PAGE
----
Argentina's best-known writer during his lifetime, Leopoldo Lugones's work spans many literary styles and ideological positions. He was influential as a modernist poet, as a precursor of the avant-garde, and also as the poet of Argentine nature. His short stories (Las Fuerzas Extranas: 1906) were early examples of the fantastic in Latin American fiction and influenced Borges, Quiroga, and others They reflect an interest in the uncanny and inspired contemporary interest in animism and occultism because the protagonists of many the stories were scientists and doctors experimenting in the transmutation of thought. His prose works include La Guerra Gaucha (1905) and the essay El Payador (1916) in which he idealized the gaucho as a heroic figure, popular poet, and a symbol of Argentine identity. Lugones altered his political views many times, adopting radical anarchism, and later in life, fascism. He was therefore a controversial figure, both accalimed and scorned by his contemporaries. His adherence to the importance of literary form drew criticism from the new generation of writers, such as Borges, but Borges later stated in 1955 that "Lugones was and continues to be the greatest Argentine writer."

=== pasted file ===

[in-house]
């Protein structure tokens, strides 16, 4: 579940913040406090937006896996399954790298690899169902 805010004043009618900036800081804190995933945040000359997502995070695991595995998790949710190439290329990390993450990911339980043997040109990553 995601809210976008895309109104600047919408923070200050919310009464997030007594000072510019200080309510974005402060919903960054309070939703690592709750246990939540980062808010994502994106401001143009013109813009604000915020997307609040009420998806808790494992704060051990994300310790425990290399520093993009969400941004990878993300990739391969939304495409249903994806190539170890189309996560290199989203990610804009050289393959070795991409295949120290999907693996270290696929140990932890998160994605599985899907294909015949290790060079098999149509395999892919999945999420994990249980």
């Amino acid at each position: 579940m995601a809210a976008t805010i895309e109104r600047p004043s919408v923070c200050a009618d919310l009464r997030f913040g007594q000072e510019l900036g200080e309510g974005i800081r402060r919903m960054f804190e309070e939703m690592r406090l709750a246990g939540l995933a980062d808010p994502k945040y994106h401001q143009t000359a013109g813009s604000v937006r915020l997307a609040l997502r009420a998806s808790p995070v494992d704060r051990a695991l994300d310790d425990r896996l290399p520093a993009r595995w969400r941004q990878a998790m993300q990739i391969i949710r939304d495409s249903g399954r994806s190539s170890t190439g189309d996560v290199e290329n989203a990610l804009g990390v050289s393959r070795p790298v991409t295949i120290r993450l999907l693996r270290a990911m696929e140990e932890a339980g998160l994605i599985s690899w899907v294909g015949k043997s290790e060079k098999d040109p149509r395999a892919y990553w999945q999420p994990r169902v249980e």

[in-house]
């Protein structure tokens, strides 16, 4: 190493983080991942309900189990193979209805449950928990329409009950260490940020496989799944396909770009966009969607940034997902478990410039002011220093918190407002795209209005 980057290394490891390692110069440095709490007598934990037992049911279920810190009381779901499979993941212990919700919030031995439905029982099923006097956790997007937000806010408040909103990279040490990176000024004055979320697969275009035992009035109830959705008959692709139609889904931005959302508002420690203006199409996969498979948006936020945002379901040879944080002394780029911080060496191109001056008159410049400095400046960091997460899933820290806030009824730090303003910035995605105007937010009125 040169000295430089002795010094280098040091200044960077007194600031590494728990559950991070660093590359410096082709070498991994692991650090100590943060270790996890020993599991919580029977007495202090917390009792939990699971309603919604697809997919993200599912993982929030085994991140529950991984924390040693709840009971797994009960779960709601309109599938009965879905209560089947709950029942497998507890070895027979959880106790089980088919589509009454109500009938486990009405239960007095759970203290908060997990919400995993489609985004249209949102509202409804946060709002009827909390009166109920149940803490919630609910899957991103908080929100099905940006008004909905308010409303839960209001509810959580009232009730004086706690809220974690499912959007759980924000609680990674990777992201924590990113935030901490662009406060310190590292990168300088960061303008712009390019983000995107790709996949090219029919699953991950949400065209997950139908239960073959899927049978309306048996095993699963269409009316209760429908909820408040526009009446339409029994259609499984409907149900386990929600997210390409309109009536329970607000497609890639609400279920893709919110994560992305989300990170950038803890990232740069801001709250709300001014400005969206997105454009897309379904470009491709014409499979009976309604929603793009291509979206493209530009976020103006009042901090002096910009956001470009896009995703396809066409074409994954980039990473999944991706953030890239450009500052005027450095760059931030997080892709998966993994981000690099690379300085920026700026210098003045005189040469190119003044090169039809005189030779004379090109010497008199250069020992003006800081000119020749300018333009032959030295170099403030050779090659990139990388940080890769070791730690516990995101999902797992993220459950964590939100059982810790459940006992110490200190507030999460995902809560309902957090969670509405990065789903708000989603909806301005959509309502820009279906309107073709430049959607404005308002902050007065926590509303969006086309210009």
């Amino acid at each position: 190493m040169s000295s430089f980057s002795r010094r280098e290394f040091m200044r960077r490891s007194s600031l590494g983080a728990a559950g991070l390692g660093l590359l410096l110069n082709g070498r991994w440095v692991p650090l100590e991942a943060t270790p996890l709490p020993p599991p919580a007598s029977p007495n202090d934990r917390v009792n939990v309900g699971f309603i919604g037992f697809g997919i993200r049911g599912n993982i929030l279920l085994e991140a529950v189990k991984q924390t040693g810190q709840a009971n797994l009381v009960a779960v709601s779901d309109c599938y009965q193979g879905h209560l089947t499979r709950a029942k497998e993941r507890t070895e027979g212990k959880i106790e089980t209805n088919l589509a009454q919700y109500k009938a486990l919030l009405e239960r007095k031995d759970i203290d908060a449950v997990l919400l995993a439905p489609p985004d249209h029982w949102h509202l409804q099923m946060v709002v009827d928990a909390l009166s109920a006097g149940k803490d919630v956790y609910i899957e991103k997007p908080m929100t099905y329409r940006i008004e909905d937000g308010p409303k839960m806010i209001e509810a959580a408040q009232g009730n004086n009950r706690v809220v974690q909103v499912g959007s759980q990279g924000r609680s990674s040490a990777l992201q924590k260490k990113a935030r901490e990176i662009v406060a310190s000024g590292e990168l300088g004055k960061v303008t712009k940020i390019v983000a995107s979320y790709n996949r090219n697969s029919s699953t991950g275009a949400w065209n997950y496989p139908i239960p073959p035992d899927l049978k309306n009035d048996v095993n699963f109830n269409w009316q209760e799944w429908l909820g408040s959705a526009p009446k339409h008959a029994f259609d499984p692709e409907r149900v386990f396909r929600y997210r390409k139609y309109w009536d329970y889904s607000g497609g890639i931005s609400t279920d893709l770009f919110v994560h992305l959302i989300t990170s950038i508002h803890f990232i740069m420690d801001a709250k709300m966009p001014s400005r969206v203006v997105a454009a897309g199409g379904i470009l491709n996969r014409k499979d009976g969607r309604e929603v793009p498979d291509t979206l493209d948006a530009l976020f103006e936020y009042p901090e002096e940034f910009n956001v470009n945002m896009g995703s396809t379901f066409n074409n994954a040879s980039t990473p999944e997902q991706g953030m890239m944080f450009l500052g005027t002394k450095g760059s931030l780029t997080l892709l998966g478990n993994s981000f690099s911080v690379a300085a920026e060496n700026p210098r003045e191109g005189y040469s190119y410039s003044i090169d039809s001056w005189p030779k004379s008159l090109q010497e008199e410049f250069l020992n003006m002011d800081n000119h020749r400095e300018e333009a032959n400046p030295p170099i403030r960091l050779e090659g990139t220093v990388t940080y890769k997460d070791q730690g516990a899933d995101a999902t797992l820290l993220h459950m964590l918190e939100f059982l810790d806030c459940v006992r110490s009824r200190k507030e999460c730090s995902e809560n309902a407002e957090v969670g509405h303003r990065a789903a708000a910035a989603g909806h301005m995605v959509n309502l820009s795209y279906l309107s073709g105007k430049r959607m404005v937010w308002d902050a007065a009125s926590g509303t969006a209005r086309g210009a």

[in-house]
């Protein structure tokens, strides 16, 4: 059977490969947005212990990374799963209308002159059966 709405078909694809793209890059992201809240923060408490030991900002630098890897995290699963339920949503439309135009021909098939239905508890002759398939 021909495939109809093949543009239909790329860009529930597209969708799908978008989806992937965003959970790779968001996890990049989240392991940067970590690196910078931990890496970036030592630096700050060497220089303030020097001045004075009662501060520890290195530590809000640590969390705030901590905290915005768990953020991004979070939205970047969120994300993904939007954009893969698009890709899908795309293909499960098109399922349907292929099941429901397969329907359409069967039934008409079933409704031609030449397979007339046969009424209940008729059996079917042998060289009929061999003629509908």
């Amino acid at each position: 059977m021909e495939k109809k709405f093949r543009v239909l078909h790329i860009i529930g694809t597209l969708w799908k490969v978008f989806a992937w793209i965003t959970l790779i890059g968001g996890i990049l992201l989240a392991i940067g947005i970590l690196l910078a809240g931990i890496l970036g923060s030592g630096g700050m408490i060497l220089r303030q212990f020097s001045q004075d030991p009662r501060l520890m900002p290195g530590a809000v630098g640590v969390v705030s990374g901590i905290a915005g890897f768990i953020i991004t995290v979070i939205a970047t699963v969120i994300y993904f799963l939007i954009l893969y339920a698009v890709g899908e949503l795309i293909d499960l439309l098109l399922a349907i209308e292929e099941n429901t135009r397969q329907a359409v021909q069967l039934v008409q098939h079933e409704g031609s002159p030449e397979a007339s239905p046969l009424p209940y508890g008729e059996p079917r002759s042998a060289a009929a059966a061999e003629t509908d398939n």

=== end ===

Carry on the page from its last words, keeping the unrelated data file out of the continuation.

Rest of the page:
About the author
Gwen Kirkpatrick is Professor of Spanish and Portuguese Literature at Georgetown University. Sergio Waisman is Associate Professor of Spanish at The George Washington University.
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